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Dani Pedrosa’s MotoGP Wildcard at Jerez: Does He Deserve a Full-Time Seat?

Written by Owen Bradley, Edited by Debargha Banerjee

Credit: Steve Wobser

Dani Pedrosa, arguably one of the most underrated MotoGP riders of all time, made a comeback last month, at his home Grand Prix in Spain, and at the iconic Jerez circuit.


Pedrosa retired from full-time MotoGP in 2018, and became the test rider for KTM for 2019 and onwards. He would make his one-off wildcard return at the Styrian GP in Austria, 2021. Unfortunately for Pedrosa, this wildcard race would end in disaster, as he crashed and the bike leaked fuel all over the heavy braking zone of what is now Turn 4 for MotoGP, and still Turn 2 for F1.


However, when it was announced that Pedrosa would return once again at the 2023 Jerez Spanish Grand Prix, there was much excitement, because KTM seemed as though they would be one of the manufacturers who had a genuine chance to win.


Pedrosa topped Practice 1 to everyone’s pleasant surprise, proving that despite being 37 Years old, this man still has it. Pedrosa would go on to qualify in 6th position for the Sprint, and the main Grand Prix. This was an exceptional result for the Spaniard, especially who has been out of competitive MotoGP racing for over 4 years.


In the Sprint race, a first for Dani Pedrosa, it was a confusing start to the race. The race was red-flagged after just one lap of racing. Pedrosa would get a second bite at the cherry to get a great launch and try to overtake the riders in front, something which KTM had managed to turn into their strong points having great traction and acceleration off the line.

Credit: Steve Wobser

Pedrosa would go on to finish his first race in MotoGP since 2018, and his first ever Sprint Race, exactly where he started - P6. This kind of result may not sound particularly special, but for a rider who has been out of MotoGP for so long, and has had to adapt to a new and different format with the 2023 Sprint system, this kind of result is not one to scoff at.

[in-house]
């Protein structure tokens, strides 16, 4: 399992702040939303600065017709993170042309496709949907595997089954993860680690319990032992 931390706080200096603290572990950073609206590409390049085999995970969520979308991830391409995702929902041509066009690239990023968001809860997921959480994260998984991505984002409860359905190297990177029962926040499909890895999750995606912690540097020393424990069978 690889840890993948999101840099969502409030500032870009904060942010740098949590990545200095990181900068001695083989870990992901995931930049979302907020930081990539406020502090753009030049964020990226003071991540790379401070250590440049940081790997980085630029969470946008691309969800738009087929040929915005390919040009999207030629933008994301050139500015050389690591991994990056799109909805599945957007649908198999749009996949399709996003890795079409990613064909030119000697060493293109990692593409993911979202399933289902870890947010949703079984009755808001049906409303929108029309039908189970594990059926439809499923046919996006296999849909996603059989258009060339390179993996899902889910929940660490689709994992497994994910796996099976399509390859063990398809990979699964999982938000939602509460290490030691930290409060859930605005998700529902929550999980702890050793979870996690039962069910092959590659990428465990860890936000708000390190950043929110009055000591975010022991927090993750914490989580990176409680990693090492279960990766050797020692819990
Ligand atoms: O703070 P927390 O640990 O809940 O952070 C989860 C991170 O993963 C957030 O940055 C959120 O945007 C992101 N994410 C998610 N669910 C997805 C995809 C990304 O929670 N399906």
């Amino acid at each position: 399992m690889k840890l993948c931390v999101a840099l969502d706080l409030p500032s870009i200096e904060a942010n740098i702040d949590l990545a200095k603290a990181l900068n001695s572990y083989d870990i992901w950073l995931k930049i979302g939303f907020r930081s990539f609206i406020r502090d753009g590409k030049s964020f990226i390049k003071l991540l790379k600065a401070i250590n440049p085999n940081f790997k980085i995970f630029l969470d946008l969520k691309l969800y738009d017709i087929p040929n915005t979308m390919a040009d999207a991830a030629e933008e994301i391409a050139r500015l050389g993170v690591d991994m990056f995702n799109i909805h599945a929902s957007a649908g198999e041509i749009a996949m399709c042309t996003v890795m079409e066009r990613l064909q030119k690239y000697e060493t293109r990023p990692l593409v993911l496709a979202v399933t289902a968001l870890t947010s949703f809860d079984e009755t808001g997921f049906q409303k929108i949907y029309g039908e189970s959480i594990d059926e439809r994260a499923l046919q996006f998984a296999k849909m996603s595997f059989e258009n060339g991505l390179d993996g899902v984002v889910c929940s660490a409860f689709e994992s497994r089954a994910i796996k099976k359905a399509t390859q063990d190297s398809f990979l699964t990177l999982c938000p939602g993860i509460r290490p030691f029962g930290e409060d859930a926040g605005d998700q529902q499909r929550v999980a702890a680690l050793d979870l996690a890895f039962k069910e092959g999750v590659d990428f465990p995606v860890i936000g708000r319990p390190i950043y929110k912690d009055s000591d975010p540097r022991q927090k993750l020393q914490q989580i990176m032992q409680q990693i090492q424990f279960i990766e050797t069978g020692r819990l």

Many predicted that with Pedrosa’s performance in the Sprint, and him weighing just 48kg, he would therefore be easier on the tyres and subsequently be able to overtake a lot of riders who would wear their tyres out. Unfortunately, such is the nature of the Jerez circuit - he sort of got stuck behind the Ducati of Luca Marini, which is exceptionally difficult to overtake as it pulls away on the straights, and then holds some decent pace through the corners. Unfortunately, Pedrosa would be stuck within the train, which historically at Jerez, is always very difficult to break out of.


However, “The Samurai” would only finish some 6.5 seconds behind the race winner, Francesco Bagnaia, and his own KTM teammates, Jack Miller and Brad Binder. Now, in an era where we have so many talented riders on the sidelines, just waiting to jump in and take a MotoGP seat - an argument must be made to give the 3-time champion another full-time race seat. Pedrosa has been an exceptional talent, but when he was at the peak of his career, he raced up against Valentino Rossi, Jorge Lorenzo and Casey Stoner - making it very difficult for him to get a MotoGP premier class championship. Although, he did finish runner-up in the MotoGP championship on several occasions.


With Pedrosa’s most recent performance, in comparison to some other riders also on the MotoGP grid, one could definitely argue that Pedrosa deserves a MotoGP seat, and a seat at a top team as well. If a MotoGP seat is not possible however, then maybe a career in the World Superbikes would suit Dani Pedrosa just right. The World Superbike championship is currently being absolutely dominated by the Ducati of Alvaro Bautista, who is a former MotoGP rider himself. That might make for quite an interesting battle between Spaniards, should Pedrosa desire a shot at the WSBK.


But what do you think, should Pedrosa be given a full-time seat? Should he perhaps pursue a career with the WSBK? Let us know in the comments below!


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1 comment

1 Comment


Guest
May 08, 2023

It was a great performance for sure, its Pedrosa's known physical fragility that I think would prevent a full time return. It usually only takes a fairly light low speed tumble and he snaps a collarbone, there is no way he could run a full programme at 10/10ths in all the sessions and races without falling at some point. I would think its too big a risk. Whether the risk diminishes in WSBK a bit is probably arguable but might be where he would be best to give a full time return a try.

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